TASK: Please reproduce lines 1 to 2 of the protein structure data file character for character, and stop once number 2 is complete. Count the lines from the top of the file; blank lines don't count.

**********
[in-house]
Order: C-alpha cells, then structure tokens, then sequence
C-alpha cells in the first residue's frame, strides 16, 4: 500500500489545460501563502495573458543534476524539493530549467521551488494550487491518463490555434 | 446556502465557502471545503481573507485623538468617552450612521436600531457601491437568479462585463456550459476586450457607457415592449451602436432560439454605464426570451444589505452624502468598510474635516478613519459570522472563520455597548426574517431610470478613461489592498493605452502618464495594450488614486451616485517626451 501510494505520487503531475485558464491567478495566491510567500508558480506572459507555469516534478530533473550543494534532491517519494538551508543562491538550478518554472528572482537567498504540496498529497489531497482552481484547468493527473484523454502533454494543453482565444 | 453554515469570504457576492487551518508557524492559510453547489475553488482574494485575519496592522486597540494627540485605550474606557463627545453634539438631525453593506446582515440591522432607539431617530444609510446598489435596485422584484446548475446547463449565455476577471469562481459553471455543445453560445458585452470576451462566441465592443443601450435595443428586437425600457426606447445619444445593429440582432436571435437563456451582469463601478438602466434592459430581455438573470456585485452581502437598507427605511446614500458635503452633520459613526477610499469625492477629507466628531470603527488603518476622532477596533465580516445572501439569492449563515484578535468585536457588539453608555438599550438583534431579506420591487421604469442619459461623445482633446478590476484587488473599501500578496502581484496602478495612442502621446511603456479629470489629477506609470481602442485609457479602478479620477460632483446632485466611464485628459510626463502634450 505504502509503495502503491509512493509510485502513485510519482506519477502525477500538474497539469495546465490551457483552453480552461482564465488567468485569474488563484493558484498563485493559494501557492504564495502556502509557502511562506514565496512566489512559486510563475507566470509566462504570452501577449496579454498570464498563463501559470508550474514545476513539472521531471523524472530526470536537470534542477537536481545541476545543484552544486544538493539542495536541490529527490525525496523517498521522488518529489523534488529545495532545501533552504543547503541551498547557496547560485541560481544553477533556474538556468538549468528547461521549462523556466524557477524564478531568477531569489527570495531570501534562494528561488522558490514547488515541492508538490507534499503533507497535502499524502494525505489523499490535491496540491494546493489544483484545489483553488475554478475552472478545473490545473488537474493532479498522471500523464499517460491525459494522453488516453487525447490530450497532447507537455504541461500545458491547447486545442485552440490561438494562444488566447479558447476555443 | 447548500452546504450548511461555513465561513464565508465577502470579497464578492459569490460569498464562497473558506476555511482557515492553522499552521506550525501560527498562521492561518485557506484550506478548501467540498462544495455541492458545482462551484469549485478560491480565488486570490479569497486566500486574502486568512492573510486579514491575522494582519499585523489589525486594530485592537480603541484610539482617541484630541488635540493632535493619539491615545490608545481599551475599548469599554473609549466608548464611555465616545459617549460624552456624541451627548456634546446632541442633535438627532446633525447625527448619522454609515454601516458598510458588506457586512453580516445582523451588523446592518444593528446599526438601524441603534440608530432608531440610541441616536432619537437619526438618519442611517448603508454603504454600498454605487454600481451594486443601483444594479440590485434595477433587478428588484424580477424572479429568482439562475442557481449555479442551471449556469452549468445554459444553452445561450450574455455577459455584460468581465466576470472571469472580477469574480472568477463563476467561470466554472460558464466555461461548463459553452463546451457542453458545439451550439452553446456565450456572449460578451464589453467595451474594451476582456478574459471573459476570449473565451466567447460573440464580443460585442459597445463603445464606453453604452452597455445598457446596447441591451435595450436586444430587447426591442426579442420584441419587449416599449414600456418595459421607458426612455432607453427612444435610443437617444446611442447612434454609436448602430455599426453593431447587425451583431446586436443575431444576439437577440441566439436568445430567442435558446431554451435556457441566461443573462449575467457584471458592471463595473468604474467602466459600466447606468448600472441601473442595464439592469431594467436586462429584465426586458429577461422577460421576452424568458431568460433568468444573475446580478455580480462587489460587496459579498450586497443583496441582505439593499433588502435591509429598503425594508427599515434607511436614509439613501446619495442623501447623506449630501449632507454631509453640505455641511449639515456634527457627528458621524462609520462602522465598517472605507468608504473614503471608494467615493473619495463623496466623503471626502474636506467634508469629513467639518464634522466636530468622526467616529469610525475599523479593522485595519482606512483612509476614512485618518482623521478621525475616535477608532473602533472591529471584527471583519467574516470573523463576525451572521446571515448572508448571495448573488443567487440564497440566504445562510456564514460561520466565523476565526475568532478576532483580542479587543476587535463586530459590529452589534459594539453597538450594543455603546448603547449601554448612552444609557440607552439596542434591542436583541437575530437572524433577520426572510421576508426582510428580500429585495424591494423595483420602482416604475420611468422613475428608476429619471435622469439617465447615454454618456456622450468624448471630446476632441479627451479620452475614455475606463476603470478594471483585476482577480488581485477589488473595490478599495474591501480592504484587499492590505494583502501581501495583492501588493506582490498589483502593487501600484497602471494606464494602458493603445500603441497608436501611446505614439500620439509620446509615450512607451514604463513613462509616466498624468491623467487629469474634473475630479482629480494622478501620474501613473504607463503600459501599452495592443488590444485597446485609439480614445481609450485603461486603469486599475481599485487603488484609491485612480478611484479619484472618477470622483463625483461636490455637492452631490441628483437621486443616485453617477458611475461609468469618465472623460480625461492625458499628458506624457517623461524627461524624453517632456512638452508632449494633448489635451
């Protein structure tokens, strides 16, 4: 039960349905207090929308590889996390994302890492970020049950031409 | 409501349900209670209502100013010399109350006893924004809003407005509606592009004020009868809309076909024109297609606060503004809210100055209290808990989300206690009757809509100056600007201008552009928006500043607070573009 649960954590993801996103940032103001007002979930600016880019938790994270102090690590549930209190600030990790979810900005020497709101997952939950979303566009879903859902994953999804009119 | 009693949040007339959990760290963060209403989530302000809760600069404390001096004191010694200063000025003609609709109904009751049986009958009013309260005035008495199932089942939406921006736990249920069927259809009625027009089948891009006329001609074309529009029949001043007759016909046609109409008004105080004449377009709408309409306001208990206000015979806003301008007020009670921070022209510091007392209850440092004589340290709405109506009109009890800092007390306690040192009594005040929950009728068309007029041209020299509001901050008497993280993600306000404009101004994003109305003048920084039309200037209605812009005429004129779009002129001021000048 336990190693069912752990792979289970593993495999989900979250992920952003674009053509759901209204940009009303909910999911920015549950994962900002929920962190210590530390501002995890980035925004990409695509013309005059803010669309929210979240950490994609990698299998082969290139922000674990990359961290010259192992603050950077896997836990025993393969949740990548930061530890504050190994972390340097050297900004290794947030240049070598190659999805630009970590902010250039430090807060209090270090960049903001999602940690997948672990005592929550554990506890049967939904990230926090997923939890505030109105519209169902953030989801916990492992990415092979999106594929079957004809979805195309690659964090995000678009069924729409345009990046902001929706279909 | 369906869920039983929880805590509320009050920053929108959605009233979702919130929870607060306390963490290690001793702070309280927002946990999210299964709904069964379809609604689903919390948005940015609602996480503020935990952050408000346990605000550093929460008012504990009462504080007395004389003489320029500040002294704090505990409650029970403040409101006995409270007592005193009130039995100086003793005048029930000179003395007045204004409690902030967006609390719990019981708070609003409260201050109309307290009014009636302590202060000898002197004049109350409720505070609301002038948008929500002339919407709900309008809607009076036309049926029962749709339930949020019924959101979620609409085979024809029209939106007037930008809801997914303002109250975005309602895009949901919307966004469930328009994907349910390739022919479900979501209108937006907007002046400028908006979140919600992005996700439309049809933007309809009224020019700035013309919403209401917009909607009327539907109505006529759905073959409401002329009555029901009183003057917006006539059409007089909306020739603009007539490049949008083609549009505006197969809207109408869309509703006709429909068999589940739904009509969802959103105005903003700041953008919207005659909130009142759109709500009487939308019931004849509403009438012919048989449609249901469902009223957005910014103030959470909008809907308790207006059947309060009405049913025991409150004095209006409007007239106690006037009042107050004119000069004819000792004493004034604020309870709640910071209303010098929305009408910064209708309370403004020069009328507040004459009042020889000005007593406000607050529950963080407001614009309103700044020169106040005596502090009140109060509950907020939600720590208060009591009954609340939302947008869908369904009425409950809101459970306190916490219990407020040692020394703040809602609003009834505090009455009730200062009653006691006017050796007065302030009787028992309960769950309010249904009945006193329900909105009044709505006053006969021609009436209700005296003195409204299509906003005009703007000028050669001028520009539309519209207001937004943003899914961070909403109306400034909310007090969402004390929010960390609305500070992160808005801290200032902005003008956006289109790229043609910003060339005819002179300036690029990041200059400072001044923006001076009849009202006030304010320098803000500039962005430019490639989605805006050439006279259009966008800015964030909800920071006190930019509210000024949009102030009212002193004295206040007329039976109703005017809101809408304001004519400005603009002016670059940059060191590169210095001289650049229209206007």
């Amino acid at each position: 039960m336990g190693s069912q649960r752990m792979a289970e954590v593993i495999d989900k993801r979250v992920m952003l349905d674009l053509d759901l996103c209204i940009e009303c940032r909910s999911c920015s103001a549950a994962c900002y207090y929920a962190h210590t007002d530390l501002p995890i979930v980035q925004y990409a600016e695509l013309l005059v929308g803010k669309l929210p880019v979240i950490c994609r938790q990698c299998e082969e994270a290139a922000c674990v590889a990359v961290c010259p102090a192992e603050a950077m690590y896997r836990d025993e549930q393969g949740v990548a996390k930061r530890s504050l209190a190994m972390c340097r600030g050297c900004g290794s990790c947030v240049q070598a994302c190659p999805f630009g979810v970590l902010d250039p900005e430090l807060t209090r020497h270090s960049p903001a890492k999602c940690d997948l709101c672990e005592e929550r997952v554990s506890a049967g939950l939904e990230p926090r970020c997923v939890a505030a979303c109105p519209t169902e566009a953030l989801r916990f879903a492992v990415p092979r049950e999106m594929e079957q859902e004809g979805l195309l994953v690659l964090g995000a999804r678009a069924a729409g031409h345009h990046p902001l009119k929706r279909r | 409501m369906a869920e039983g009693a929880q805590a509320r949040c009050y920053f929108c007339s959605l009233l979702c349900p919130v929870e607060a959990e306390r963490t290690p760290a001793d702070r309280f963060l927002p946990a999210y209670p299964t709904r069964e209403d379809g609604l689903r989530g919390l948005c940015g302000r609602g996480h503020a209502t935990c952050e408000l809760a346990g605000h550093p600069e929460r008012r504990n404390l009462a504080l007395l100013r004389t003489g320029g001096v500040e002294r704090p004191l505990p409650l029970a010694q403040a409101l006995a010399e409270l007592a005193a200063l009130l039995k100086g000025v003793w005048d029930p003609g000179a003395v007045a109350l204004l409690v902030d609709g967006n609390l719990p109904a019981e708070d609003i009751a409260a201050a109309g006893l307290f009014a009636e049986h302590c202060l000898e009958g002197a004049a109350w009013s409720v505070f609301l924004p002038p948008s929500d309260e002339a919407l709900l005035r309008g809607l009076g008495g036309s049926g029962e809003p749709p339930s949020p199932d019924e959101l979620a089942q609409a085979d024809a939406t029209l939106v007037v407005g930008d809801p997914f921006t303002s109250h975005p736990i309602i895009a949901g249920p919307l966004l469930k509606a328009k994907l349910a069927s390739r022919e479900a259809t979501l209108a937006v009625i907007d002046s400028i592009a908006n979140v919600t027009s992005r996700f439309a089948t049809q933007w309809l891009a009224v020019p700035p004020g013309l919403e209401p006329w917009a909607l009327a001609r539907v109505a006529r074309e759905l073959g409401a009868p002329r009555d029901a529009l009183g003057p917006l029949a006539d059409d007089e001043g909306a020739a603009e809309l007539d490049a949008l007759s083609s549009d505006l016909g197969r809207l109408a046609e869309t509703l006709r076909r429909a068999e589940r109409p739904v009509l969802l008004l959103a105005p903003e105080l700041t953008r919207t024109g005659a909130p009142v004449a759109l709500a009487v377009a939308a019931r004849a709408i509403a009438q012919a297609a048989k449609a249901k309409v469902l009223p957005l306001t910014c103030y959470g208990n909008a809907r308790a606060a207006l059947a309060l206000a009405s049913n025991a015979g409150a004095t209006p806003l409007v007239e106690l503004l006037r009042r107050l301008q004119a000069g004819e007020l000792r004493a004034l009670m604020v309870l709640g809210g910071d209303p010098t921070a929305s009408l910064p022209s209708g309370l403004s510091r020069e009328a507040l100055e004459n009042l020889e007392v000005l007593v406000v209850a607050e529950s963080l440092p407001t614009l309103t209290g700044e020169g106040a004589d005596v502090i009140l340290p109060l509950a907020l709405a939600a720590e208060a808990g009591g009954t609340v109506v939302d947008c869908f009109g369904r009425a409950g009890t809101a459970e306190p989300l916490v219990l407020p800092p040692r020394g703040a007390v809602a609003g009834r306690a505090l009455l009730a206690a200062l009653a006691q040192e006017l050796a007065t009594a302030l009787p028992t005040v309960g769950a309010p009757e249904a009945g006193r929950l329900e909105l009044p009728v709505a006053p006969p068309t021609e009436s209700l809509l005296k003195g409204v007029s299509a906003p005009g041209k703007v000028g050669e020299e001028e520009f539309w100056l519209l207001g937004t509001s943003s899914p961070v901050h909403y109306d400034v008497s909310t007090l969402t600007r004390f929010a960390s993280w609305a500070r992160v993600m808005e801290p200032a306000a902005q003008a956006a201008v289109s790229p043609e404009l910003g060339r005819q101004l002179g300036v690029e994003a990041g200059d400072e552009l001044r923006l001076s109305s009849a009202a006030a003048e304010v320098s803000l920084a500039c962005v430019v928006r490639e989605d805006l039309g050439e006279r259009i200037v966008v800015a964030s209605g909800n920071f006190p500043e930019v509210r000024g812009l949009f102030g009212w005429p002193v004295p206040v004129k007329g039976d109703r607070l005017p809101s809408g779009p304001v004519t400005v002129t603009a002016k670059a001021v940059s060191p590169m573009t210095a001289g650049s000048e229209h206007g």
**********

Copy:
[in-house]
Order: C-alpha cells, then structure tokens, then sequence